Choose a format:
The Game of Life
Publisher: Hasbro Interactive
Developer: The Collective, Inc.
Style(s): Board Game
Synopsis: The Game of Life on PlayStation is a translation of Parker Brothers' popular board game that has players deciding on such issues as marriage, home ownership, college, insurance, careers, and even starting a family. Each player (up to six can play at once) is given $10,000 to start, with the goal being to earn as much money for "retirement" as possible. You'll first have to choose between college or starting a career, and subsequent turns involve spinning a wheel, moving your car token along the board, following directions on the space, and making decisions to maximize your earnings. The PlayStation version offers a 3D game board and your choice of car tokens and characters to play as or against. The game also features a unique "car cam" perspective, allowing you to see through your token's windshield, and an announcer to keep things moving along. Other enhancements include a soundtrack reflecting the game's different time periods, hundreds of board animations, and both analog controller and memory card support. ~ Scott Alan Marriott, All Game Guide
Package Contents: 28-page Instruction Manual
The instructions explain everything you need to know, although the game is easy to grasp without them. ~ Scott Alan Marriott, All Game Guide
The board comes to "life" with animated pieces and vibrant color. ~ Scott Alan Marriott, All Game Guide
Considering all of the board games available to translate for the PlayStation, the Game of LIFE comes as somewhat of a surprise. It's a game that doesn't require much strategy or skill to play, so it will turn off most older users, and young children or families would probably have more fun sitting around the real game. The PlayStation doesn't add anything substantially different to the gameplay, so those familiar with the basics can start playing as soon as they slip the disc into the console. If you're unfamiliar with LIFE, the aim is to make your way through the long, twisting path of the board as you prepare for retirement. Each space will either be a windfall of cash or a bill of services, so money changes hands quite frequently in the game. Unfortunately, you have little control over it. Land on a "marriage" space and others will have to pay you cash, land on "twins" and you'll be blessed with even more money. [In LIFE, marriage and babies are profitable -- so listen up kids and have lots of babies]. Of course, you can land on the new house space, which lets you (gasp!) make a decision: you can choose the style of your dwelling, from a Victorian mansion to a trailer. The spaces are broken down into four principle areas: orange involves following directions; blue is an option (for example, you can change careers for $20,000); green is "pay day," which lets you receive your career's salary; red is a special event, such as getting married or buying a house; and LIFE involves family activities like community services. Once you land on these spaces, you'll usually have to spin the wheel to determine the amount of money you'll receive or be forced to spend. You can also buy home or auto insurance to protect you from certain harmful spaces, switch careers to have a shot at earning more money (each career has a random salary), and select different paths to take on the board. So what exactly does the PlayStation bring to the game? Well, the board is completely in 3D and looks great with colorful, animated pieces. Landing on each space will trigger a cartoon, and you have the option to turn on the "car cam" to show your car moving around the board from a first-person viewpoint. You'll likely want to turn this feature off after your first game, however, since it takes too much time. Of course, the real game board is probably the most intricate of all the mainstream board games, so the PlayStation version isn't THAT impressive. One gripe is the perspective -- you're too close to the board, so you can't see all of the spaces around your car. While you can look at a map, it's positioned too far away! The default view should be somewhere in between with a camera zooming in as your car starts moving. Otherwise, LIFE plays just like the board game from which it was based. Although it's not very exciting for those looking for a healthy amount of strategy, the game's a harmless diversion meant to satisfy undemanding children. ~ Scott Alan Marriott, All Game Guide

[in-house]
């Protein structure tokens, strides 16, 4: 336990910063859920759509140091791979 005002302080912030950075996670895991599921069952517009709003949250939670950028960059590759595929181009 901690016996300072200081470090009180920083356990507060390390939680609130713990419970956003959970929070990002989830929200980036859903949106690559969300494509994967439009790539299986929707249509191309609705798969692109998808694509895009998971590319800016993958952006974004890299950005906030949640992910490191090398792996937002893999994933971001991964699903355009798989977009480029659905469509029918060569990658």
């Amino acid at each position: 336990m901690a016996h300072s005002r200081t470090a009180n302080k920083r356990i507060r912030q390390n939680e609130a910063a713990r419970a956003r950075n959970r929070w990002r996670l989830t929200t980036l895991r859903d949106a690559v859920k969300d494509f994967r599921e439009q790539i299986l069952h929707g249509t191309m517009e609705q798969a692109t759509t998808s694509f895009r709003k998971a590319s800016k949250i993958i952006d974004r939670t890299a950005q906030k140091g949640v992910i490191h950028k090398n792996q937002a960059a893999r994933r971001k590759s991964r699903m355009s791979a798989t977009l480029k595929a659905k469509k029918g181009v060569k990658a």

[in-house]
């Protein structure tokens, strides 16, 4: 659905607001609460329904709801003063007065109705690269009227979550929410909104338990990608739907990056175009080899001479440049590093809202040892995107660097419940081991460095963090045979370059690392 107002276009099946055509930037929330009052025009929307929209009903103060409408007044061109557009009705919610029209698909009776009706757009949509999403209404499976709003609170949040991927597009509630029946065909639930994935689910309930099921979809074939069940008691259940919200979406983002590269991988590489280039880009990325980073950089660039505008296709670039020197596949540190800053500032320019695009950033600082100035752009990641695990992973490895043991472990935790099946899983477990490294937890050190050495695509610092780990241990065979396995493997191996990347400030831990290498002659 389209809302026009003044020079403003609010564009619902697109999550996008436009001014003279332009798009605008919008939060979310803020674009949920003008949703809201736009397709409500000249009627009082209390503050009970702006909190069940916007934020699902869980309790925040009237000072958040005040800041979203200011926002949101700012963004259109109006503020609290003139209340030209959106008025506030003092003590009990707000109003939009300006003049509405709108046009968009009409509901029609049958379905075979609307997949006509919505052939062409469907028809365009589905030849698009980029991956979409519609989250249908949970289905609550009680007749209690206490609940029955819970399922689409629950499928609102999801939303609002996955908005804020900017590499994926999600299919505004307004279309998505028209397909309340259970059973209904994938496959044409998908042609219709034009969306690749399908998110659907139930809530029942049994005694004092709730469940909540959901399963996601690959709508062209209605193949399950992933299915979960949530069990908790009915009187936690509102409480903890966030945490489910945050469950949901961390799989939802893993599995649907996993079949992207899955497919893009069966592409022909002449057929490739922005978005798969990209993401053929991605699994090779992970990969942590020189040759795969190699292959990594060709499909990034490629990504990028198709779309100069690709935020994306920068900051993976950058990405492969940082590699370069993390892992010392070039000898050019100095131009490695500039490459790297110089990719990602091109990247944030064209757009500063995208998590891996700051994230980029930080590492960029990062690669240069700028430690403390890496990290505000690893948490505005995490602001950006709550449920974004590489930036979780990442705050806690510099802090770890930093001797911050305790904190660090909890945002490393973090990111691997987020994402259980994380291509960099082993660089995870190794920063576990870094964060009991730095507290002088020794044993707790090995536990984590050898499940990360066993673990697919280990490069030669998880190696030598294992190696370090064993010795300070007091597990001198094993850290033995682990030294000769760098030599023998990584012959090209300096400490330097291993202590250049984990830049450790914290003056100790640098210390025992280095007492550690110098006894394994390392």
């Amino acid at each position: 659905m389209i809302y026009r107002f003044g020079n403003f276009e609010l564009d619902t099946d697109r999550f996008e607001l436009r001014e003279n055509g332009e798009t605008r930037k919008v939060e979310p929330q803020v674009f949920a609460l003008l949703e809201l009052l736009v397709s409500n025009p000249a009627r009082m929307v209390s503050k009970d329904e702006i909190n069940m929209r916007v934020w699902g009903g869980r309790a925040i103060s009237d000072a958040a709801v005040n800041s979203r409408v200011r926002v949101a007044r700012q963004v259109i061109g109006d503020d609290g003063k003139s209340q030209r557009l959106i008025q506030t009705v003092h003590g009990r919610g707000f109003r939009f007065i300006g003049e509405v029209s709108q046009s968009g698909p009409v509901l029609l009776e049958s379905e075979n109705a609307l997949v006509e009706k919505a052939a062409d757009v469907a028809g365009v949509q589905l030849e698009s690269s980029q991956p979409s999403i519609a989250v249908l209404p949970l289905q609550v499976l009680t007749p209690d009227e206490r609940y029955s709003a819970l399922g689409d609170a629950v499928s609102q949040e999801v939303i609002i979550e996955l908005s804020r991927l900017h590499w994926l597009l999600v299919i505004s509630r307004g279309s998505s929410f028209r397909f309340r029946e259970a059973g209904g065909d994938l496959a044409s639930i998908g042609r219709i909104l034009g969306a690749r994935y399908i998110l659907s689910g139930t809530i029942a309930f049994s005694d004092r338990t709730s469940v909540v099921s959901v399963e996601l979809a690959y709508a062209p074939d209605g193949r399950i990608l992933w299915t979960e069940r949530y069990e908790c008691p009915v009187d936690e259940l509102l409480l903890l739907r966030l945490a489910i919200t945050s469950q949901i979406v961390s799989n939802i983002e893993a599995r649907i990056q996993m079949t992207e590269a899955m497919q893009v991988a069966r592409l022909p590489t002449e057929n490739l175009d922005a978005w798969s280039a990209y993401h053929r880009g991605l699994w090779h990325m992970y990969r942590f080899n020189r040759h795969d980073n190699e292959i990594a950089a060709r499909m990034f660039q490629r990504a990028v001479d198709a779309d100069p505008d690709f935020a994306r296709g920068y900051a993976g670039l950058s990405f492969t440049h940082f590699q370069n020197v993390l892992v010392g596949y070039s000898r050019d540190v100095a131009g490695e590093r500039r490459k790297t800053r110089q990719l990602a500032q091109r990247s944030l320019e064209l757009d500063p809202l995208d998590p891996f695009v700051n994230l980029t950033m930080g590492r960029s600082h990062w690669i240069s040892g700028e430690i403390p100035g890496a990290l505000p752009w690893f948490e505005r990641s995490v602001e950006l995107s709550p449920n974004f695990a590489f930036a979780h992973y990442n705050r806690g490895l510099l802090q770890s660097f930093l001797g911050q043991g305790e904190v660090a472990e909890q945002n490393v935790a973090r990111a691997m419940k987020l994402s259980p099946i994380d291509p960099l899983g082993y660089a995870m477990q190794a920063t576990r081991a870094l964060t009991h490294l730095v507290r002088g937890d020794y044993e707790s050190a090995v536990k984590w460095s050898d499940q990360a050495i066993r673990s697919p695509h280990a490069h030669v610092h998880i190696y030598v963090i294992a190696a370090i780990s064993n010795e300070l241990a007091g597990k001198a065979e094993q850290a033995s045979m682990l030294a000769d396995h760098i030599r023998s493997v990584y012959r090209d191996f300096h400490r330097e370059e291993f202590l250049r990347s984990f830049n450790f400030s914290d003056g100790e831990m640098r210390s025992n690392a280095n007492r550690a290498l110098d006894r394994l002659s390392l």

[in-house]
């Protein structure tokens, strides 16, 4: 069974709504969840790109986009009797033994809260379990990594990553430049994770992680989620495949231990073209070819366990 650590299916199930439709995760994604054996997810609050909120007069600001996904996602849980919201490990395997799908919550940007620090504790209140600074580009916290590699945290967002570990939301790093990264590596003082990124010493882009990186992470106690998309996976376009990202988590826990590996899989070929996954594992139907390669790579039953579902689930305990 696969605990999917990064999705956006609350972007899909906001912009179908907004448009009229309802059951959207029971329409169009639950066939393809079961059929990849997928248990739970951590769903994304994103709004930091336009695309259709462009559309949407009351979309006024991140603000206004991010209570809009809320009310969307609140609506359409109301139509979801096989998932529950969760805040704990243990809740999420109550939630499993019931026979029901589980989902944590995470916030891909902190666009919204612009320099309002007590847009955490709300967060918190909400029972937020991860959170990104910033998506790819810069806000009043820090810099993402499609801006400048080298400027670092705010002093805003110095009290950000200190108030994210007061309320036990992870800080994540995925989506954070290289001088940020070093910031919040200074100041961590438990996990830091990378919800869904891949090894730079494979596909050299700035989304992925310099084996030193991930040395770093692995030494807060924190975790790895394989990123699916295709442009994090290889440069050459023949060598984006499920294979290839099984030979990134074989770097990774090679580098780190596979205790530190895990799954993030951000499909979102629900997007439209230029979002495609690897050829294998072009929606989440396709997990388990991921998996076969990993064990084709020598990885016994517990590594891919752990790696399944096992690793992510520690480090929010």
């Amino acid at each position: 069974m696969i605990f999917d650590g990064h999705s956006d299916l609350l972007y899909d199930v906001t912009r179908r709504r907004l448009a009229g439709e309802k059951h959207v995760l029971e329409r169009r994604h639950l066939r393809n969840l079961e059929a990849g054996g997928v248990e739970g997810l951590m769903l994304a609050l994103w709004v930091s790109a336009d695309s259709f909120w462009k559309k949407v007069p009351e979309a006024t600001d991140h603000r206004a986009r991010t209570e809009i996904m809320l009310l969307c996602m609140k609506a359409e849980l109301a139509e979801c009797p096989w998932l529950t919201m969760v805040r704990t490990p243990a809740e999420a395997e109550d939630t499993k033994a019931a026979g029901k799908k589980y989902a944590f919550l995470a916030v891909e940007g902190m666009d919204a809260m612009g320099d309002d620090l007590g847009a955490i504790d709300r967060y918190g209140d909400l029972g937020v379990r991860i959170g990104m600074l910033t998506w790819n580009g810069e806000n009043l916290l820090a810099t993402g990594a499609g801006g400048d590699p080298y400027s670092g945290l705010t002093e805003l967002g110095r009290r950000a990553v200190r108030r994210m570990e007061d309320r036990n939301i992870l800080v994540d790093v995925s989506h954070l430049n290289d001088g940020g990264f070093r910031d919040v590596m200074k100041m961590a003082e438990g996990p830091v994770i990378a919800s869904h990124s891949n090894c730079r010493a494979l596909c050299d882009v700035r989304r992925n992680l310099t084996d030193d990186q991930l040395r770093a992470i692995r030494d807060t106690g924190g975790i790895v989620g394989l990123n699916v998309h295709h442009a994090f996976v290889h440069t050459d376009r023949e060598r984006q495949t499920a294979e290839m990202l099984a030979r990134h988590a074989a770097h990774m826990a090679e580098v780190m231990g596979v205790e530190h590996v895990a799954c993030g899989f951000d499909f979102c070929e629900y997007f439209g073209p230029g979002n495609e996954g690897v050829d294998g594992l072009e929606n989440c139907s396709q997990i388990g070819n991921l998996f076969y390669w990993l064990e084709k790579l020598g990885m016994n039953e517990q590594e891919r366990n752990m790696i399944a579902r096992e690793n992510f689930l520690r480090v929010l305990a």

While there is a second "enhanced" version of the game included on this disc, it doesn't seem radically different. Now you'll be able to earn extra cash by playing "life's little games" at various points. First spin the wheel to determine the type of bonus game to play, and then try to complete it as fast as possible. For example, one game involves clicking on various pictures to reveal the word "LIFE." If you do this within six clicks, you'll receive money. Most of the games feel like scratching off lottery tickets! ~ Scott Alan Marriott, All Game Guide
Not only is there a narrator, but all of the cartoons have different voice actors announcing the text. Music also changes during the decades, but don't expect to hear Blondie or the Bangles! It sounds more like elevator music... ~ Scott Alan Marriott, All Game Guide
It gets rather boring if you're over the age of thirteen, but fans of the board game will love it. ~ Scott Alan Marriott, All Game Guide
the game requires Joystick/Gamepad.